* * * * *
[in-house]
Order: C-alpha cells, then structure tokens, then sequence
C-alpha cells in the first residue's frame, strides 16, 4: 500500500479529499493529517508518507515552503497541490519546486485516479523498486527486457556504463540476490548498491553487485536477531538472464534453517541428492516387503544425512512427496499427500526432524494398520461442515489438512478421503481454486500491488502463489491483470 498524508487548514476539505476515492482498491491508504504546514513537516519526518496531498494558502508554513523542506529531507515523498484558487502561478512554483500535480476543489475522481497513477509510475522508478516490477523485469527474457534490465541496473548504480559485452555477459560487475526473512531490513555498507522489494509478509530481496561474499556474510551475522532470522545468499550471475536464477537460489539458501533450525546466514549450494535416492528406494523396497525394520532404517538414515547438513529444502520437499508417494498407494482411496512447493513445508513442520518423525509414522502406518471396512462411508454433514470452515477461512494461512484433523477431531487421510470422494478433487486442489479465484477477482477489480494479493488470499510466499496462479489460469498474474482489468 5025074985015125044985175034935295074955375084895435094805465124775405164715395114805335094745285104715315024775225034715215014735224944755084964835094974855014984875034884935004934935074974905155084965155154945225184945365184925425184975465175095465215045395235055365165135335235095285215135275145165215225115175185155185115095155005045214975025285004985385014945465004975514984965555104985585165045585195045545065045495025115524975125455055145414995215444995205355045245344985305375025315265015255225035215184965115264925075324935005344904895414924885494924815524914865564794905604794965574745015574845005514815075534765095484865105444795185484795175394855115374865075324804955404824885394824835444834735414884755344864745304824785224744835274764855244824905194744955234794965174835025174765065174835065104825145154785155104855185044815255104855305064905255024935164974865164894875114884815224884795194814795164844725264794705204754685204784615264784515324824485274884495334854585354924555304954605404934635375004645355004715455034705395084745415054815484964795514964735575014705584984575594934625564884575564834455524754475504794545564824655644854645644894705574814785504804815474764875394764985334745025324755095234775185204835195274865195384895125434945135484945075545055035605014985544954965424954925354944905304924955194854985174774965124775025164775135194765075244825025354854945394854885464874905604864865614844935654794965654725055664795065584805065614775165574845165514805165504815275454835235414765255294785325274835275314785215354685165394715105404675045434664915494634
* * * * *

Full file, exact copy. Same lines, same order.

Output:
[in-house]
Order: C-alpha cells, then structure tokens, then sequence
C-alpha cells in the first residue's frame, strides 16, 4: 500500500479529499493529517508518507515552503497541490519546486485516479523498486527486457556504463540476490548498491553487485536477531538472464534453517541428492516387503544425512512427496499427500526432524494398520461442515489438512478421503481454486500491488502463489491483470 498524508487548514476539505476515492482498491491508504504546514513537516519526518496531498494558502508554513523542506529531507515523498484558487502561478512554483500535480476543489475522481497513477509510475522508478516490477523485469527474457534490465541496473548504480559485452555477459560487475526473512531490513555498507522489494509478509530481496561474499556474510551475522532470522545468499550471475536464477537460489539458501533450525546466514549450494535416492528406494523396497525394520532404517538414515547438513529444502520437499508417494498407494482411496512447493513445508513442520518423525509414522502406518471396512462411508454433514470452515477461512494461512484433523477431531487421510470422494478433487486442489479465484477477482477489480494479493488470499510466499496462479489460469498474474482489468 5025074985015125044985175034935295074955375084895435094805465124775405164715395114805335094745285104715315024775225034715215014735224944755084964835094974855014984875034884935004934935074974905155084965155154945225184945365184925425184975465175095465215045395235055365165135335235095285215135275145165215225115175185155185115095155005045214975025285004985385014945465004975514984965555104985585165045585195045545065045495025115524975125455055145414995215444995205355045245344985305375025315265015255225035215184965115264925075324935005344904895414924885494924815524914865564794905604794965574745015574845005514815075534765095484865105444795185484795175394855115374865075324804955404824885394824835444834735414884755344864745304824785224744835274764855244824905194744955234794965174835025174765065174835065104825145154785155104855185044815255104855305064905255024935164974865164894875114884815224884795194814795164844725264794705204754685204784615264784515324824485274884495334854585354924555304954605404934635375004645355004715455034705395084745415054815484964795514964735575014705584984575594934625564884575564834455524754475504794545564824655644854645644894705574814785504804815474764875394764985334745025324755095234775185204835195274865195384895125434945135484945075545055035605014985544954965424954925354944905304924955194854985174774965124775025164775135194765075244825025354854945394854885464874905604864865614844935654794965654725055664795065584805065614775165574845165514805165504815275454835235414765255294785325274835275314785215354685165394715105404675045434664915494634